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Dowman v. Chubb Corp.

United States District Court, D. New Jersey

April 12, 2019

Walter Dowman & Jonathan Needham, Plaintiffs,
Chubb Corporation, et al, Defendants.


          PETER G. SHERIDAN, U.S.D.J.

         This action arises out of Defendants' denial of ERISA benefits to Plaintiffs Walter Dowman and Jonathan Needham, employees of Defendant Halifax Plantation Golf Management, Inc. ("Halifax")[1]. The review of this ERISA decision is brought before the Court on three motions:

1. Defendants' Motion for Summary Judgment. (ECF No. 38), seeks (a) to dismiss Plaintiffs' claims against Defendants Halifax, Bellemead, and Chubb because they are not fiduciaries under the plan and (b) to uphold the Committee's determination as reasonable and based on substantial evidence, thus dismissing Plaintiffs' claim against the Committee
2. Plaintiffs' Motion for Partial Summary Judgment. (ECF No. 40), seeks an order finding that the Committee's denial of benefits to Plaintiffs was arbitrary and capricious.
3. Defendants' Motion to Strike Exhibit G to Plaintiffs' Motion for Partial Summary Judgment and the Declaration of Jonathan Needham, submitted with Plaintiffs' Reply Brief (ECF No. 56).

         Plaintiffs aver that in the nineties they were employees of Bellemead and/or Chubb, and as such, they should be qualified members of the Chubb Pension Plan. The relationship among Halifax, Bellemead and Chubb is explained below.


         Halifax is a subsidiary of Bellemead, which, in turn, is a subsidiary of Chubb. The Committee is the current administrator of Chubb's Pension Plan ("Pension Plan"), Capital Accumulation Plan ("CCAP"), and Employee Stock Ownership Plan ("ESOP") (collectively, "the Plans").[2] Although Bellemead is a participating employer in the Plans, Halifax is not. Plaintiffs, relying upon corporate-veil-piercing arguments, contend they are in fact employees of Bellemead; not Halifax, and thus are eligible to participate in the Plans. More specifically, Plaintiffs contend that Chubb has created "sham" corporations "to wrongfully exclude employees from participating in the ERISA benefits plans offered to [Bellemead] and Chubb employees." (Complaint, ECF No. 1, at ¶ 8, 43). Specifically, "[Halifax] officers and/or directors were mainly management level employees of [Bellemead] or Chubb. Through these officers and directors, [Bellemead] and Chubb controlled the operations and management of [Halifax]." (Id. at ¶ 26). Plaintiffs also claim that "[Bellemead] employees worked right alongside [Halifax] employees, in some instances perform[ed] the exact same jobs under the direction and supervision of [Bellmead] management." (Id. at ¶ 15). Nonetheless, when Plaintiffs applied for Chubb's Plans, which were available to Bellemead employees, the plan administrator, citing their status as Halifax employees, denied their claims. (CD[3] 1105-17).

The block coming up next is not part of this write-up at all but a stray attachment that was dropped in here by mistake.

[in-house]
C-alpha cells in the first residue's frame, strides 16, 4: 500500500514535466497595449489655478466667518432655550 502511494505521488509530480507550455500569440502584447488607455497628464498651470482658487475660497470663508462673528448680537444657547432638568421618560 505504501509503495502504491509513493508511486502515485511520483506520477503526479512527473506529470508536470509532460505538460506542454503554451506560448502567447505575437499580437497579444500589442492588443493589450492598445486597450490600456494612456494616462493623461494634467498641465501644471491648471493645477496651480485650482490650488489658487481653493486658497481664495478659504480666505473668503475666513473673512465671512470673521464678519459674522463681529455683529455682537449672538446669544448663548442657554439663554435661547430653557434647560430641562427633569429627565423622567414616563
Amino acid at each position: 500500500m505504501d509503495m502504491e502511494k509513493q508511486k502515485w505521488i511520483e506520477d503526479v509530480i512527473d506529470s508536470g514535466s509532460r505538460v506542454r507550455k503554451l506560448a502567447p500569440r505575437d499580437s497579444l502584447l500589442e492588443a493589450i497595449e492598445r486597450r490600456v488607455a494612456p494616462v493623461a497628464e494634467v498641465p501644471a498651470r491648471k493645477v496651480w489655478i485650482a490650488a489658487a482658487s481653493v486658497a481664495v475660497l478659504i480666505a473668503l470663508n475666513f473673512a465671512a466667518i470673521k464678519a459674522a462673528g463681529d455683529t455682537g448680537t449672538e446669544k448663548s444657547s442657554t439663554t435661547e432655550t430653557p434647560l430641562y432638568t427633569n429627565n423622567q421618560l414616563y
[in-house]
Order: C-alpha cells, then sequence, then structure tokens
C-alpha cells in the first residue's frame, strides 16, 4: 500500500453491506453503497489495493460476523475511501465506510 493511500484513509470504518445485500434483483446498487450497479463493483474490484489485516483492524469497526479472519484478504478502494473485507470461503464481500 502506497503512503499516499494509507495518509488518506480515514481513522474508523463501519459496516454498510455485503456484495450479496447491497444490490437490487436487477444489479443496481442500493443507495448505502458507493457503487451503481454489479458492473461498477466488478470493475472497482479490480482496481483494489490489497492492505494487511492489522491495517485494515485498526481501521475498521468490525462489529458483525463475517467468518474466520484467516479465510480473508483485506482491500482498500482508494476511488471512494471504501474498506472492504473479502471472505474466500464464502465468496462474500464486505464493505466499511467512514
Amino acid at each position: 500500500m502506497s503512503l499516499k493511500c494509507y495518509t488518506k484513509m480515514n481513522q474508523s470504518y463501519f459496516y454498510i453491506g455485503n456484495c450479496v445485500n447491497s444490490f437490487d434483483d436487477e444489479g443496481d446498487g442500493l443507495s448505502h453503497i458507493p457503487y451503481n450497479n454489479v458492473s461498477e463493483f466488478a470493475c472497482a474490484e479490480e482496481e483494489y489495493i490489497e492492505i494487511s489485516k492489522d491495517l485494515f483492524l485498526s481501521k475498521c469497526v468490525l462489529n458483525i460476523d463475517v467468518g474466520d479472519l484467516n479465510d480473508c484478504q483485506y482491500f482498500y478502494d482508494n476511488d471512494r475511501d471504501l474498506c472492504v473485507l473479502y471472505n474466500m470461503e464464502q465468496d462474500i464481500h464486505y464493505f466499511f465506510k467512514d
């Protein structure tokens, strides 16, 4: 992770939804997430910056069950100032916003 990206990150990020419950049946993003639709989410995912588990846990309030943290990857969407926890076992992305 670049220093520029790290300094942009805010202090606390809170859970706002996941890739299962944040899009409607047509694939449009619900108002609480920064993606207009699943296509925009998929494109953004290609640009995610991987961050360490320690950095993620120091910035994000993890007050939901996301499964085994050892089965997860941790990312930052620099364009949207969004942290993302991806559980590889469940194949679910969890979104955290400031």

Halifax was incorporated in Florida in 1992 as a wholly-owned subsidiary of Bellemead. It manages a single golf course in Ormond Beach, Florida. (Defendant's Statement of Material Facts, at ¶ 7-8; CD 1020, 1024-26, 1085). Plaintiff Needham worked at Halifax from April 12 to September 12, 1993, and then returned to the company as a general manager on July 29, 1996, and he still works there today. (Id. at ¶¶ 1-3; CD 773-74, 1119). Plaintiff Dowman has worked at Halifax since April 12, 1993, and is currently employed as a golf pro. (Id. at ¶¶ 4-5; CD 773-74).

         Bellemead was incorporated in the State of Delaware in 1923 and became a wholly-owned subsidiary of Chubb INA Holdings, Inc., or its predecessor in the mid-1970s. (Id. at ¶ 9; CD 1105-06). Bellemead is a real estate management company that owns and manages multiple properties in the United States through subsidiary companies. (Def. SOMF ¶ 10; CD 1576). Chubb owns 100% of the outstanding stock of Bellemead, (Def. SOMF ¶ 11; CD 1120, 1575), which owns 100% of the outstanding stock of Halifax, (id. at ¶ 12; CD 1120, 1576).

         From 1992 to February 1998, Halifax employees, including Plaintiffs, were paid from Bellemead's payroll. (Defendant's SOMF, at ¶ 13; CD 1106, 1119, 1127, 1146-47). Bellemead issued W-2 Forms, and paychecks, which listed Bellemead as the payor and included the Chubb logo. (Id. at ¶¶ 14-15; CD 1119; 1797-1826). Plaintiffs' payroll profile history lists their "Branch" as "Halifax PI Golf and their "Department and Section" as "Bellemead." (Defendant's SOMF, at ¶ 16; CD 1150-51, 1751-53). Despite the payroll records, Dowman was included on the June 27, 1996 Halifax employee list, (Def. SOMF ¶I7; CD 1119, 1152-54); the Halifax "Salary Control Report as of 07/02/97," (Id. at ¶ 18; CD 1119, 1152-54), and the July 23, 1997 Halifax employee list, (Id. at ¶ 19; CD 1119, 1157-59).